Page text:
Lately, I have been surrounded by the idea of telling "My Story". Our pastor is doing a series on it, and then today we started a Bible Study and the first video was all about Kay Arthur, Priscilla Shirer, and Beth Moore's story. Ways they were raised and how they got into the ministry. What I always find so amazing is that each of them talked about God derailing the path they were on to lead them in a different direction.
I have talked before about how we got into fostering but didn't really go farther back than that. On Sunday mornings part of the sermon is about living the life you want to tell. Sometimes I can get so caught up in the life I am living right now, that I forget it's just as important to proclaim how far God has brought me.
So, here is a bit of my story. It's not fascinating and it's not amazing, but it speaks volumes about God calling the ordinary.
I grew up in a small town with more churches than people it seemed. There was a church on every corner and Sunday morning the town was dead because everyone you knew was in one of those churches. The 2 restaurants that were in town were packed at noon because everyone and their brother had just gotten out of church. We were a member of a local Missionary Baptist Church and my dad was a deacon as well as music minister (we called it song director at the time) and my mom played the piano and taught the children's group (she would be a present day children's director). My sister and I grew up in church and back then you went Sunday morning, short break in the afternoon, back for 2 hours on Sunday night and back again for Wednesday night preaching. You wore dresses and combed your hair and sat still beside your parents (man, I sound old). If I acted up too many times, I was taken out for a spanking and brought back. If you were me, you were taken out multiple times a service and left with a bruise. I couldn't understand that if I would just be quiet for an hour it would be easier. As I grew up, I started asking if we had to go to church on Wednesday nights or Sunday nights and the answer was always the same, "Are the doors open?" I hated that answer by the way.
I stayed the course through High School and always longed to be a part of the Big Baptist church in Lonoke where all my friends attended, but my parents stood their ground and I was an active member of our youth group. I probably didn't let them know, but I secretly loved our group. I left and went to college and wouldn't you know it, but my mom and dad were no longer there to wake me up on Sunday mornings. My dad had always gotten me up on Sundays and that wasn't an easy job. Sometimes it took several tries to get me up and going and usually by then, my extremely soft spoken dad would raise his voice and I knew, this time, to hop up. Well, in the dorm room and sorority house, no one made me get up! Sure, there was a group who continued to get up and go every Sunday and I would always have good intentions on Saturday night, but it rarely panned out.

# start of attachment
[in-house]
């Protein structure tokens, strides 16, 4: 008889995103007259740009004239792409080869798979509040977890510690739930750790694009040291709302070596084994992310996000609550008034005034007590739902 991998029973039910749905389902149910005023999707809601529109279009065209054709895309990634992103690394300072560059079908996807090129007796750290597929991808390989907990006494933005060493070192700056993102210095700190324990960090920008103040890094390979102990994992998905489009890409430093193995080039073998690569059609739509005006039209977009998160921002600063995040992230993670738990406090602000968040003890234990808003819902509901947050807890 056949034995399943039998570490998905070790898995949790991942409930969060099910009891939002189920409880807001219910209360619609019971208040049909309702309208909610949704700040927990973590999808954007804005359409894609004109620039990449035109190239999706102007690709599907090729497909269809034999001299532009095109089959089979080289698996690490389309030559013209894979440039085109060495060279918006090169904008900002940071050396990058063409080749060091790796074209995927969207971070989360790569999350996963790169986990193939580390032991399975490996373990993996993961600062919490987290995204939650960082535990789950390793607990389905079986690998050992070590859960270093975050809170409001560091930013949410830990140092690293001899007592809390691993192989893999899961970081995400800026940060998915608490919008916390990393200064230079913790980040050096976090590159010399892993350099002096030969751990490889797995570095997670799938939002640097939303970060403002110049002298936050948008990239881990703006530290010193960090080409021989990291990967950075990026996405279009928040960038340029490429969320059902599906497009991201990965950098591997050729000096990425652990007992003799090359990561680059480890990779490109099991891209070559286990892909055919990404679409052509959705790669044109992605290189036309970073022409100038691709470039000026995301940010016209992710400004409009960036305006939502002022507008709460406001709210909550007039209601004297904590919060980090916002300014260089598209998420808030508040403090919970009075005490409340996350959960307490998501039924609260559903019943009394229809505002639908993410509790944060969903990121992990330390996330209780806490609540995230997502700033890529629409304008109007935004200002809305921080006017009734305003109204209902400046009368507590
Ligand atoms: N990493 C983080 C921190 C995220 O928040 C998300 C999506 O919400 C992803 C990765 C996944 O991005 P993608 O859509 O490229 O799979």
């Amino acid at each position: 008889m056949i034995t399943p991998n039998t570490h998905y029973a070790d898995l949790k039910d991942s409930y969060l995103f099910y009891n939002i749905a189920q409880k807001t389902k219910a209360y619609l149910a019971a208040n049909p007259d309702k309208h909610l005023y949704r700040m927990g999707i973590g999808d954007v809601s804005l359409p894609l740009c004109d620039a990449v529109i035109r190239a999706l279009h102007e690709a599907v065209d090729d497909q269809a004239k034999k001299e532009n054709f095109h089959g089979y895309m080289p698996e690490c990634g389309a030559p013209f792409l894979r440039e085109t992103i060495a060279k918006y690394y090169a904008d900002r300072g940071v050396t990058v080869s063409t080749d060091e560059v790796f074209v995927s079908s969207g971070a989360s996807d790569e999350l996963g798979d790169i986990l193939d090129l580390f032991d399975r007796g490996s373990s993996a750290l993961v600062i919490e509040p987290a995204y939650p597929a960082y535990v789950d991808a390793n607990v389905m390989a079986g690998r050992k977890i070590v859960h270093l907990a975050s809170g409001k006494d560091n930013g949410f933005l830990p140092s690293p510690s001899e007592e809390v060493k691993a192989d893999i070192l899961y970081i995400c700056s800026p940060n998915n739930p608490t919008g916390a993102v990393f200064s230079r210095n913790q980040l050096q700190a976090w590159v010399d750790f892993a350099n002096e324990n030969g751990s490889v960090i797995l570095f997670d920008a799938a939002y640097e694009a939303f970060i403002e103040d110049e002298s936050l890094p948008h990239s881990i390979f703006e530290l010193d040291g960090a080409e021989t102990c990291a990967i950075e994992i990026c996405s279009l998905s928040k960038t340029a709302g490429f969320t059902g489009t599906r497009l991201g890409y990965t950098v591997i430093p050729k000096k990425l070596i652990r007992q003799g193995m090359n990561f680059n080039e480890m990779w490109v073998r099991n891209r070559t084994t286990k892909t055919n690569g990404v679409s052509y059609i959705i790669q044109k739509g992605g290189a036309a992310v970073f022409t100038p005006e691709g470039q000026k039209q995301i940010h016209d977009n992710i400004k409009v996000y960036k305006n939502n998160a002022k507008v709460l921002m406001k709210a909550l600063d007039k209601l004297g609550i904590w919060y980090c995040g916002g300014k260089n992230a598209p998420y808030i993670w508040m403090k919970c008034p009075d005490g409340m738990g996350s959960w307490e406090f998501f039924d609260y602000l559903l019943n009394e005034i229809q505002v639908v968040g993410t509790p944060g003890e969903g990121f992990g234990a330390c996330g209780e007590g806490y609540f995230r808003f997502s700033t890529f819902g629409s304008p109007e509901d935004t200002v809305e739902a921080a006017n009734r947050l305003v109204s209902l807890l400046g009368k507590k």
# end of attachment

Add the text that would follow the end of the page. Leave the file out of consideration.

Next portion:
As college went on, it became the new "norm" for me to sleep in. I would make it every now and then but any little excuse could keep me away. Out too late night before, homework I needed to do (which I wouldn't look at until noon anyway), no clean clothes (I had a laundry service do my laundry), and so forth. My list of excuses were amazing and ridiculous at the same time. Looking back now, I couldn't have been more where the devil wanted this small town Missionary Baptist to be if he tried. I graduated college and entered the work force. I had great intentions of getting into a local church but once again, social activities got in the way. Who knew how exhausting a 40 hour work week would be? I needed Friday night to crash and Saturday night to catch up on Dickson Street with my friends. That left Sunday to sleep in, do laundry (laundry service expired with college unfortunately), head to Wal-Mart and prepare for the week. Little did I know, by allowing myself to be out of God's will and sliding down a slippery slope just how far away I would get…….